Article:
U.S. energy firms in July cut the number of oil rigs for an eighth straight month while adding natural gas rigs for the first time in three months, energy services firm Baker Hughes said in its closely followed report on July 28.

This week, drillers cut the number of oil and gas rigs operating for a third week in a row.

The oil and gas rig count, an early indicator of future output, fell by five to 664 in the week to July 28, the lowest since March 2022.

Baker Hughes said that puts the total rig count down 103, or 13%, below this time last year.

U.S. oil rigs fell by one to 529 this week, their lowest since March 2022, while gas rigs decreased by three to 128.

For the month, drillers cut 10 total oil and gas rigs in July, the smallest decline in three months.

Oil rigs dropped by 16 rigs in July. That put the oil count down for an eighth month in a row for the first time since drillers cut oil rigs for a record 12 consecutive months through November 2019.

Gas rigs, meanwhile, rose by four rigs in July, their first increase in three months.

U.S. oil futures were down about 1% so far this year after gaining about 7% in 2022. U.S. gas futures, meanwhile, have plunged about 42% so far this year after rising about 20% last year.

Profits for the top two U.S. producers, Exxon Mobil and Chevron have dropped by about half from a bumper 2022 due to weaker prices. But both companies, which have been favoring repaying shareholders over capital spending, have kept their cash distribution programs unaltered.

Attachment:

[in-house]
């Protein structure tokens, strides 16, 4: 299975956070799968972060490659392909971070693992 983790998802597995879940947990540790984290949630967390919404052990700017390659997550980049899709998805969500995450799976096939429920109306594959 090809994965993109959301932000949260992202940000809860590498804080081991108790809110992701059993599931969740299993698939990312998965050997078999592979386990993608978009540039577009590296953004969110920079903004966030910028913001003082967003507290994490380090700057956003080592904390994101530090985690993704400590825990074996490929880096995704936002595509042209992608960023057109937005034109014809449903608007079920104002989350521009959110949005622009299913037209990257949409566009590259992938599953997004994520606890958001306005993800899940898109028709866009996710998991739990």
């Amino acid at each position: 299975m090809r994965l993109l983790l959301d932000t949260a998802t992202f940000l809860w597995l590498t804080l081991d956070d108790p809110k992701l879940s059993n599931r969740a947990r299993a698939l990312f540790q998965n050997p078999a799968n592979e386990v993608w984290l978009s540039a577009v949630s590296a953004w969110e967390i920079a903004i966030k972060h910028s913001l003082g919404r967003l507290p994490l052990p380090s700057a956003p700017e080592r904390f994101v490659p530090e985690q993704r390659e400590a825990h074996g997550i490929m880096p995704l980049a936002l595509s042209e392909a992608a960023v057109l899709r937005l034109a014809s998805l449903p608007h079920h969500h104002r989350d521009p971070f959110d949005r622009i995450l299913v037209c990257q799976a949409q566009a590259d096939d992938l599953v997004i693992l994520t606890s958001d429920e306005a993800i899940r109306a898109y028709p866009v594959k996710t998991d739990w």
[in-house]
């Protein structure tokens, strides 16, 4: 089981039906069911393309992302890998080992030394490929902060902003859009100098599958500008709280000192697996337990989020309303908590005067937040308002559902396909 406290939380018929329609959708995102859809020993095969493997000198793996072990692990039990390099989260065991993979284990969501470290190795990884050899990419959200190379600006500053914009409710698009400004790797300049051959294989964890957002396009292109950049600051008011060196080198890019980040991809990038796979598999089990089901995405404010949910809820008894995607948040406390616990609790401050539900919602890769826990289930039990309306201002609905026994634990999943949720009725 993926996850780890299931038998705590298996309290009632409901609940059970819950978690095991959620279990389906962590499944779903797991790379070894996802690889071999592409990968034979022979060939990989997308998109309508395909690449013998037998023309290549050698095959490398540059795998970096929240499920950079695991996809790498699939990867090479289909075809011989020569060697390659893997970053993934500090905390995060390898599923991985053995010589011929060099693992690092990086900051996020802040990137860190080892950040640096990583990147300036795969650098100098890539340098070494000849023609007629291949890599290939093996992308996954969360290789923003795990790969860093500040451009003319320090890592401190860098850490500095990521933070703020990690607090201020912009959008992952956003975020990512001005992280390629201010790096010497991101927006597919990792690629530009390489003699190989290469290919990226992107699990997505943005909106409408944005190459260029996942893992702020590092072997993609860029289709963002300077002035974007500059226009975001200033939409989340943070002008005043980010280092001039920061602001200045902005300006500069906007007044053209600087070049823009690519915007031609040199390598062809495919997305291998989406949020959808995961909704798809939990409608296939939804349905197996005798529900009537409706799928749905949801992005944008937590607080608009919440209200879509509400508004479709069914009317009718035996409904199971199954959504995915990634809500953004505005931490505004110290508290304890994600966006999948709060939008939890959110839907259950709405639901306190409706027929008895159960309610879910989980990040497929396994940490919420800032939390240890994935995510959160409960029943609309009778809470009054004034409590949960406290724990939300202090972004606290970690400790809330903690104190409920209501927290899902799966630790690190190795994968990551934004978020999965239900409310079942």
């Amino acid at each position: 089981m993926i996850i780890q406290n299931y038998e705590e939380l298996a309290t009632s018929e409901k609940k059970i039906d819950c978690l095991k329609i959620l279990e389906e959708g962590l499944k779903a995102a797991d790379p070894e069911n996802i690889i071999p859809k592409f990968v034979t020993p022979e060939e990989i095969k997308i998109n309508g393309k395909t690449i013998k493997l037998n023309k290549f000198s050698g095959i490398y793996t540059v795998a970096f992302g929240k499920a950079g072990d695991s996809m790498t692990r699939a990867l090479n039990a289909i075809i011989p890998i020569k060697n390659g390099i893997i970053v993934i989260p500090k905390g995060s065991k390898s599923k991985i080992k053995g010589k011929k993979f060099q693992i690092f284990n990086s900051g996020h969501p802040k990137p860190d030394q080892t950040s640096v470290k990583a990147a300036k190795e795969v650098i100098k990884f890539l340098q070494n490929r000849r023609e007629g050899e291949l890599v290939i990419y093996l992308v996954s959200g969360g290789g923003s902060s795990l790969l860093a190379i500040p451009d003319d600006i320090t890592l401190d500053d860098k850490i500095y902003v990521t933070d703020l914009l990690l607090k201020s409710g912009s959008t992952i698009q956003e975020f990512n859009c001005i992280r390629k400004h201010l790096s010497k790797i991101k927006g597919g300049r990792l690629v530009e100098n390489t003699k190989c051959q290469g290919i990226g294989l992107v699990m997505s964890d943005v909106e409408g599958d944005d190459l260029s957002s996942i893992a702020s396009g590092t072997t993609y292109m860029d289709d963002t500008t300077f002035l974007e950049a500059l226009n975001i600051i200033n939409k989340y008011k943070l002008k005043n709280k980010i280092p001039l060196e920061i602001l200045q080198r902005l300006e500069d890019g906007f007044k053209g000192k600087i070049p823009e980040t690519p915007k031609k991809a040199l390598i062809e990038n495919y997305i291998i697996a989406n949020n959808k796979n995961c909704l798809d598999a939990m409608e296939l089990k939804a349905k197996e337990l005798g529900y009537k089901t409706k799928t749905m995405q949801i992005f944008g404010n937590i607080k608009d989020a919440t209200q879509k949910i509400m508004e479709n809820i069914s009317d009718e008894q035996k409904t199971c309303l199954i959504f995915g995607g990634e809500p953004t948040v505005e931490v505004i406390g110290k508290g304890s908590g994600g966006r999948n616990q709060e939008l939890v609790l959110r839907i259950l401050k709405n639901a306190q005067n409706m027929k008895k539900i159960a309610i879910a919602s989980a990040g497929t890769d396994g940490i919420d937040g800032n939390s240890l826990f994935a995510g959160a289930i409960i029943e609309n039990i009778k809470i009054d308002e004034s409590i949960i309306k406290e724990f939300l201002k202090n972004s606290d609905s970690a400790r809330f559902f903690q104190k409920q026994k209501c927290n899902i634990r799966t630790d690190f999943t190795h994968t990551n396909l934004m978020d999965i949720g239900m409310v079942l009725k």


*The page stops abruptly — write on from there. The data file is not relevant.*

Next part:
Oilfield service providers on July 27, however, signaled a recovery in rig count later this year, citing an uptick in oil and gas prices.

Despite lower prices, especially for gas, U.S. crude production was on track to rise from 11.9 million barrels per day (bbl/d) in 2022 to 12.6 million bbl/d in 2023 and 12.9 million bbl/d in 2024, according to projections from the U.S. Energy Information Administration (EIA) in July. That compares with a record 12.3 million bbl/d in 2019.

U.S. gas production was on track to rise from a record 98.13 billion cubic feet per day (Bcf/d) in 2022 to 102.35 Bcf/d in 2023 and 102.40 Bcf/d in 2024, according to EIA's projection.